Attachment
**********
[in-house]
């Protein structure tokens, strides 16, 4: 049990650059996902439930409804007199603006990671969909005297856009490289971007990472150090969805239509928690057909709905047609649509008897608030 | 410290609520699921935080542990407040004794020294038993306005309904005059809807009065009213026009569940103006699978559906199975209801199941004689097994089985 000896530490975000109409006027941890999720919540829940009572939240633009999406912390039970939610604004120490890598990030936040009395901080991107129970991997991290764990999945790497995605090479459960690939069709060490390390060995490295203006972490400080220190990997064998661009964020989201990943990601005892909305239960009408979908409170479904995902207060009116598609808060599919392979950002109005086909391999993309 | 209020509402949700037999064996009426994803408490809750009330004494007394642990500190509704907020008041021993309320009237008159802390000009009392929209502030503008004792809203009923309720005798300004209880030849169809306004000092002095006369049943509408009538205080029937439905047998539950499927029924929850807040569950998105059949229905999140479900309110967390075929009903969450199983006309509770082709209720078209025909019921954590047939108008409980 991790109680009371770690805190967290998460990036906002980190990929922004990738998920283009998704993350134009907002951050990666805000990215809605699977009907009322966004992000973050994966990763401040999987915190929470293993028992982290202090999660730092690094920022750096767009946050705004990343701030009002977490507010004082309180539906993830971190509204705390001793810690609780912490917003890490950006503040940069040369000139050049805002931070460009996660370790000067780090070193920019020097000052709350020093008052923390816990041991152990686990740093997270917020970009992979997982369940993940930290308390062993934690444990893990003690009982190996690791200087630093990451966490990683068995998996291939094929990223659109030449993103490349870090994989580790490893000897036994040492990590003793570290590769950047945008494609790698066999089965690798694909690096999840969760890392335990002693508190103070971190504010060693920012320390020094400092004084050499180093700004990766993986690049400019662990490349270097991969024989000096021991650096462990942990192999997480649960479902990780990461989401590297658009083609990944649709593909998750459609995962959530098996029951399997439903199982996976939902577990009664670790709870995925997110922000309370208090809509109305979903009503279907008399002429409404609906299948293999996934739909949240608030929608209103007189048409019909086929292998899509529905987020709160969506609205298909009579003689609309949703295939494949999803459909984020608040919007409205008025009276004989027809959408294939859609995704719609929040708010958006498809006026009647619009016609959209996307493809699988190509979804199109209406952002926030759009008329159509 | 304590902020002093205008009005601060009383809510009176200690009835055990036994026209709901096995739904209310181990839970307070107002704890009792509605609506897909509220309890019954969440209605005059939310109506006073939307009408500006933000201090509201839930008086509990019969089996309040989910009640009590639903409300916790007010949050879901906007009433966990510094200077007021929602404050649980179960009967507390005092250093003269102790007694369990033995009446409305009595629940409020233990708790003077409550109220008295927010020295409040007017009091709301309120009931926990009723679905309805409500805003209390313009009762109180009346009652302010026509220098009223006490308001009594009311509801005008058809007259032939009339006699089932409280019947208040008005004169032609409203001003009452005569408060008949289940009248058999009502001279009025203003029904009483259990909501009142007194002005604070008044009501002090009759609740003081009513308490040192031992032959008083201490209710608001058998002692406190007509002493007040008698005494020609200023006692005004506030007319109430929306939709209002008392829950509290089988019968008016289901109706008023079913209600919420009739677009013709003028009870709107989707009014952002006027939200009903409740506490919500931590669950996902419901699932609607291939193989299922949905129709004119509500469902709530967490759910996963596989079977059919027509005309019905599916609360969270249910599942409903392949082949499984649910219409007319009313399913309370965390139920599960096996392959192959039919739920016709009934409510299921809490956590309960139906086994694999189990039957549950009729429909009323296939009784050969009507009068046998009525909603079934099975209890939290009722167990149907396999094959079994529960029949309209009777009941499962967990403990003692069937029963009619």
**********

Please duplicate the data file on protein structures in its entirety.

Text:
[in-house]
């Protein structure tokens, strides 16, 4: 049990650059996902439930409804007199603006990671969909005297856009490289971007990472150090969805239509928690057909709905047609649509008897608030 | 410290609520699921935080542990407040004794020294038993306005309904005059809807009065009213026009569940103006699978559906199975209801199941004689097994089985 000896530490975000109409006027941890999720919540829940009572939240633009999406912390039970939610604004120490890598990030936040009395901080991107129970991997991290764990999945790497995605090479459960690939069709060490390390060995490295203006972490400080220190990997064998661009964020989201990943990601005892909305239960009408979908409170479904995902207060009116598609808060599919392979950002109005086909391999993309 | 209020509402949700037999064996009426994803408490809750009330004494007394642990500190509704907020008041021993309320009237008159802390000009009392929209502030503008004792809203009923309720005798300004209880030849169809306004000092002095006369049943509408009538205080029937439905047998539950499927029924929850807040569950998105059949229905999140479900309110967390075929009903969450199983006309509770082709209720078209025909019921954590047939108008409980 991790109680009371770690805190967290998460990036906002980190990929922004990738998920283009998704993350134009907002951050990666805000990215809605699977009907009322966004992000973050994966990763401040999987915190929470293993028992982290202090999660730092690094920022750096767009946050705004990343701030009002977490507010004082309180539906993830971190509204705390001793810690609780912490917003890490950006503040940069040369000139050049805002931070460009996660370790000067780090070193920019020097000052709350020093008052923390816990041991152990686990740093997270917020970009992979997982369940993940930290308390062993934690444990893990003690009982190996690791200087630093990451966490990683068995998996291939094929990223659109030449993103490349870090994989580790490893000897036994040492990590003793570290590769950047945008494609790698066999089965690798694909690096999840969760890392335990002693508190103070971190504010060693920012320390020094400092004084050499180093700004990766993986690049400019662990490349270097991969024989000096021991650096462990942990192999997480649960479902990780990461989401590297658009083609990944649709593909998750459609995962959530098996029951399997439903199982996976939902577990009664670790709870995925997110922000309370208090809509109305979903009503279907008399002429409404609906299948293999996934739909949240608030929608209103007189048409019909086929292998899509529905987020709160969506609205298909009579003689609309949703295939494949999803459909984020608040919007409205008025009276004989027809959408294939859609995704719609929040708010958006498809006026009647619009016609959209996307493809699988190509979804199109209406952002926030759009008329159509 | 304590902020002093205008009005601060009383809510009176200690009835055990036994026209709901096995739904209310181990839970307070107002704890009792509605609506897909509220309890019954969440209605005059939310109506006073939307009408500006933000201090509201839930008086509990019969089996309040989910009640009590639903409300916790007010949050879901906007009433966990510094200077007021929602404050649980179960009967507390005092250093003269102790007694369990033995009446409305009595629940409020233990708790003077409550109220008295927010020295409040007017009091709301309120009931926990009723679905309805409500805003209390313009009762109180009346009652302010026509220098009223006490308001009594009311509801005008058809007259032939009339006699089932409280019947208040008005004169032609409203001003009452005569408060008949289940009248058999009502001279009025203003029904009483259990909501009142007194002005604070008044009501002090009759609740003081009513308490040192031992032959008083201490209710608001058998002692406190007509002493007040008698005494020609200023006692005004506030007319109430929306939709209002008392829950509290089988019968008016289901109706008023079913209600919420009739677009013709003028009870709107989707009014952002006027939200009903409740506490919500931590669950996902419901699932609607291939193989299922949905129709004119509500469902709530967490759910996963596989079977059919027509005309019905599916609360969270249910599942409903392949082949499984649910219409007319009313399913309370965390139920599960096996392959192959039919739920016709009934409510299921809490956590309960139906086994694999189990039957549950009729429909009323296939009784050969009507009068046998009525909603079934099975209890939290009722167990149907396999094959079994529960029949309209009777009941499962967990403990003692069937029963009619």